1 teaspoon kosher salt

Directions

1. Preheat the oven to 350 F. Line a baking sheet with foil and coat with 1 tablespoon of the oil. Slice off and discard the root ends of the garlic heads, and place them, cut-side-down, on the prepared baking sheet. Drizzle each with 1 tablespoon oil. Wrap aluminum foil around the garlic. Roast for 30 to 40 minutes, until very soft. Let cool to the touch, and squeeze the pulp from the skins. Take the remaining oil and pulp and place in the bowl of a food processor and set aside. (If you would like to do this ahead of time, the pulp and oil will keep, covered, in the refrigerator, for 2 to 3 days.)

2. Meanwhile, set a heavy sauté pan or cast-iron pan over high heat. Add the almonds and cook, stirring, for 2 to 4 minutes, until they are pale brown in color. Reduce the heat as necessary so the almonds do not burn.

3. Add the toasted almonds, roasted red peppers, sherry, sherry vinegar, piment d’Espelette, smoked paprika and salt to the bowl of the food processor along with the roasted garlic pulp and process until smooth and thick.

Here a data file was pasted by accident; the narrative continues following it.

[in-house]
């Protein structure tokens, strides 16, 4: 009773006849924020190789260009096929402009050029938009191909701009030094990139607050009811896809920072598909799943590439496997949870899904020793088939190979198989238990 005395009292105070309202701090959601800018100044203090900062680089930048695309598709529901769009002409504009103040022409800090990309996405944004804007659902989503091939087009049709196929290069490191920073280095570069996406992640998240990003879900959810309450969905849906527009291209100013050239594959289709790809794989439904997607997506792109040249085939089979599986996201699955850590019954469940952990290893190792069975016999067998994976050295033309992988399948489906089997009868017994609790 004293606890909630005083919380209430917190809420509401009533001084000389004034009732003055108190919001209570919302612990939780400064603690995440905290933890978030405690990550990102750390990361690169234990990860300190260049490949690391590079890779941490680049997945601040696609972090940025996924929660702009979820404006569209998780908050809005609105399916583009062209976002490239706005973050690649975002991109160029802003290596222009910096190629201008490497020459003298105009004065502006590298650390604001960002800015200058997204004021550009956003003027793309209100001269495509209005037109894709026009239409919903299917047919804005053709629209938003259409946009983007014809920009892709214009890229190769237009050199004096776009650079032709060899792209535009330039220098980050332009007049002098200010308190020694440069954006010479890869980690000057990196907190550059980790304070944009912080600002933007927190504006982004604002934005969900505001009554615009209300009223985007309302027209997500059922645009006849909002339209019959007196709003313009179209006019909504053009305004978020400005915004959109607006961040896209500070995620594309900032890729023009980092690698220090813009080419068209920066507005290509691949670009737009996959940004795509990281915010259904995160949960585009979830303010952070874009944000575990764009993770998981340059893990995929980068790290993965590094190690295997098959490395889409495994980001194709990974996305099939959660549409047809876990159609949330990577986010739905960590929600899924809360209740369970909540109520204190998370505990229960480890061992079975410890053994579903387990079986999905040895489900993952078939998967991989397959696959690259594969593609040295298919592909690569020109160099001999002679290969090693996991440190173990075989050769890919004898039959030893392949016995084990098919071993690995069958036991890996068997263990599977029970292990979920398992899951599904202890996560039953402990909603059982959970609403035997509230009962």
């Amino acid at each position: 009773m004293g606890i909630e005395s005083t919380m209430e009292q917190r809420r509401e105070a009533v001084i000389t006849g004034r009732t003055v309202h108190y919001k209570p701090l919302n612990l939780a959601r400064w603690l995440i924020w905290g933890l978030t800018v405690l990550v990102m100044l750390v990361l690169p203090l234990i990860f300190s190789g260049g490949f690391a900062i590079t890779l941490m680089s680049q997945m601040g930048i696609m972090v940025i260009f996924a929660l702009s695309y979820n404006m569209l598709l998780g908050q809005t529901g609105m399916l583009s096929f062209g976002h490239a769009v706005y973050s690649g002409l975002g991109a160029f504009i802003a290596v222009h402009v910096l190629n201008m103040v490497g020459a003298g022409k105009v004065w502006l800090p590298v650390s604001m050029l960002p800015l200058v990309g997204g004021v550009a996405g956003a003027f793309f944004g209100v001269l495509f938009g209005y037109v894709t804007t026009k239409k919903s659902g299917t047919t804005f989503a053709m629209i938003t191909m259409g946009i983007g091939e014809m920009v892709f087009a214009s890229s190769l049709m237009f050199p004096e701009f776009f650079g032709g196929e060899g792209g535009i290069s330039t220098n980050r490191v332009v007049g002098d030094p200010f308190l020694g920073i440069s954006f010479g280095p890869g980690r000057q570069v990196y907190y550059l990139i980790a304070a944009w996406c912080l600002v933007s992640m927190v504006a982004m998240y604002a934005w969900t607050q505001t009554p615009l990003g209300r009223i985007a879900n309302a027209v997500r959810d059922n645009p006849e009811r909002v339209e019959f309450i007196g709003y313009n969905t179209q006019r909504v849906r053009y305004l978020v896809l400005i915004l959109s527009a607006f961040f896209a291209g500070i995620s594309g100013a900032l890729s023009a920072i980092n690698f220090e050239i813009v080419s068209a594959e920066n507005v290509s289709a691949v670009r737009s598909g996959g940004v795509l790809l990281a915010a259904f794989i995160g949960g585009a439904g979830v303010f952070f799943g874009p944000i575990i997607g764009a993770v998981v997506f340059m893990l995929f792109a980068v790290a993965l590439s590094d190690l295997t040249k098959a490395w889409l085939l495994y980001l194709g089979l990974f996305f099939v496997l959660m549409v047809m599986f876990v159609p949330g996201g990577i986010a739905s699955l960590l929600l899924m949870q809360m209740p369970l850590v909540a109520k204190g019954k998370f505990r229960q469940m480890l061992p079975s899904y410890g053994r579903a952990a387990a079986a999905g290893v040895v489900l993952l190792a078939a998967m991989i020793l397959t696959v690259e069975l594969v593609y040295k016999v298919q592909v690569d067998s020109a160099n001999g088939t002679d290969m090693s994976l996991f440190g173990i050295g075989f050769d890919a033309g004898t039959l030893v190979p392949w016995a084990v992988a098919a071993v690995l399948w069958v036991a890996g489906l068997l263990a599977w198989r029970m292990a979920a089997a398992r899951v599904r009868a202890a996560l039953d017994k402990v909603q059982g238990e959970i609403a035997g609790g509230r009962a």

Kitchen Tips

Want to roast or grill the peppers from scratch? Heat a grill or gas stove top. Holding the peppers with long-handled tongs, place them right on the grates of the hottest, highest flame and allow them to blacken all round, turning occasionally and working in batches as necessary. Place the warm peppers in a heat-resistant bowl and cover with plastic wrap. Cool to room temperature. When the peppers are cool to the touch, peel off the skin. Remove and discard the the stems and seeds. It’s fine if there is a little burnt skin left on the peppers; do not rinse them.

Piment d’Espelette is a mild chili pepper grown in the town of Espelette, in the south of France, in the Basque region. The whole peppers are sold dried; piment d’Espelette is also available in dried, powder form and as a paste.